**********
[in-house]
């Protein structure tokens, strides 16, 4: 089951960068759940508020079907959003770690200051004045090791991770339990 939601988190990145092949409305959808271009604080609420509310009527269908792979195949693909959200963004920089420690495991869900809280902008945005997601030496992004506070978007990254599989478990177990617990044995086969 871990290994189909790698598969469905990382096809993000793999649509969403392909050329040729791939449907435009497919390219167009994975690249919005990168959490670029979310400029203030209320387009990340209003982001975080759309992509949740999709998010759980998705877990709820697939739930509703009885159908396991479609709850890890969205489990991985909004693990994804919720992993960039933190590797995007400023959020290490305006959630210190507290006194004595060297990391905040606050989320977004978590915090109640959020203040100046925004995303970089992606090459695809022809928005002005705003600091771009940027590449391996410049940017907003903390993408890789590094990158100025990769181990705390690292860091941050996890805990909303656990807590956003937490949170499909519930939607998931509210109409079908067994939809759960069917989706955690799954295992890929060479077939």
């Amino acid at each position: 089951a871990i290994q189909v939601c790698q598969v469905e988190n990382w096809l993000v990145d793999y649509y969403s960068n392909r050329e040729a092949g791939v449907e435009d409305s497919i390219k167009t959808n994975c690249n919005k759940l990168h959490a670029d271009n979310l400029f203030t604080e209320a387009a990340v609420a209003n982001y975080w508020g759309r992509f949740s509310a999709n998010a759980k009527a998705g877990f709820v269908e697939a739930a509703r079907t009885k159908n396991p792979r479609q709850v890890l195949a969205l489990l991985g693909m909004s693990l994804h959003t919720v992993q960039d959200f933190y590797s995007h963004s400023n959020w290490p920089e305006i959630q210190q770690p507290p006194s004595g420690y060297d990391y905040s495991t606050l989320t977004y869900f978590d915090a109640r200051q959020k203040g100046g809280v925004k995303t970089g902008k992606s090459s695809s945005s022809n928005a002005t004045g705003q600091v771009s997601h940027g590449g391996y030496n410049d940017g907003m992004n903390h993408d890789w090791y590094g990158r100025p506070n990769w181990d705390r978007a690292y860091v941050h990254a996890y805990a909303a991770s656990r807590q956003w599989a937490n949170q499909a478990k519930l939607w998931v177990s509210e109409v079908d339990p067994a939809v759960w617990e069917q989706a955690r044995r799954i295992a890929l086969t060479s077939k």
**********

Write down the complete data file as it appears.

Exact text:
[in-house]
């Protein structure tokens, strides 16, 4: 089951960068759940508020079907959003770690200051004045090791991770339990 939601988190990145092949409305959808271009604080609420509310009527269908792979195949693909959200963004920089420690495991869900809280902008945005997601030496992004506070978007990254599989478990177990617990044995086969 871990290994189909790698598969469905990382096809993000793999649509969403392909050329040729791939449907435009497919390219167009994975690249919005990168959490670029979310400029203030209320387009990340209003982001975080759309992509949740999709998010759980998705877990709820697939739930509703009885159908396991479609709850890890969205489990991985909004693990994804919720992993960039933190590797995007400023959020290490305006959630210190507290006194004595060297990391905040606050989320977004978590915090109640959020203040100046925004995303970089992606090459695809022809928005002005705003600091771009940027590449391996410049940017907003903390993408890789590094990158100025990769181990705390690292860091941050996890805990909303656990807590956003937490949170499909519930939607998931509210109409079908067994939809759960069917989706955690799954295992890929060479077939």
């Amino acid at each position: 089951a871990i290994q189909v939601c790698q598969v469905e988190n990382w096809l993000v990145d793999y649509y969403s960068n392909r050329e040729a092949g791939v449907e435009d409305s497919i390219k167009t959808n994975c690249n919005k759940l990168h959490a670029d271009n979310l400029f203030t604080e209320a387009a990340v609420a209003n982001y975080w508020g759309r992509f949740s509310a999709n998010a759980k009527a998705g877990f709820v269908e697939a739930a509703r079907t009885k159908n396991p792979r479609q709850v890890l195949a969205l489990l991985g693909m909004s693990l994804h959003t919720v992993q960039d959200f933190y590797s995007h963004s400023n959020w290490p920089e305006i959630q210190q770690p507290p006194s004595g420690y060297d990391y905040s495991t606050l989320t977004y869900f978590d915090a109640r200051q959020k203040g100046g809280v925004k995303t970089g902008k992606s090459s695809s945005s022809n928005a002005t004045g705003q600091v771009s997601h940027g590449g391996y030496n410049d940017g907003m992004n903390h993408d890789w090791y590094g990158r100025p506070n990769w181990d705390r978007a690292y860091v941050h990254a996890y805990a909303a991770s656990r807590q956003w599989a937490n949170q499909a478990k519930l939607w998931v177990s509210e109409v079908d339990p067994a939809v759960w617990e069917q989706a955690r044995r799954i295992a890929l086969t060479s077939k």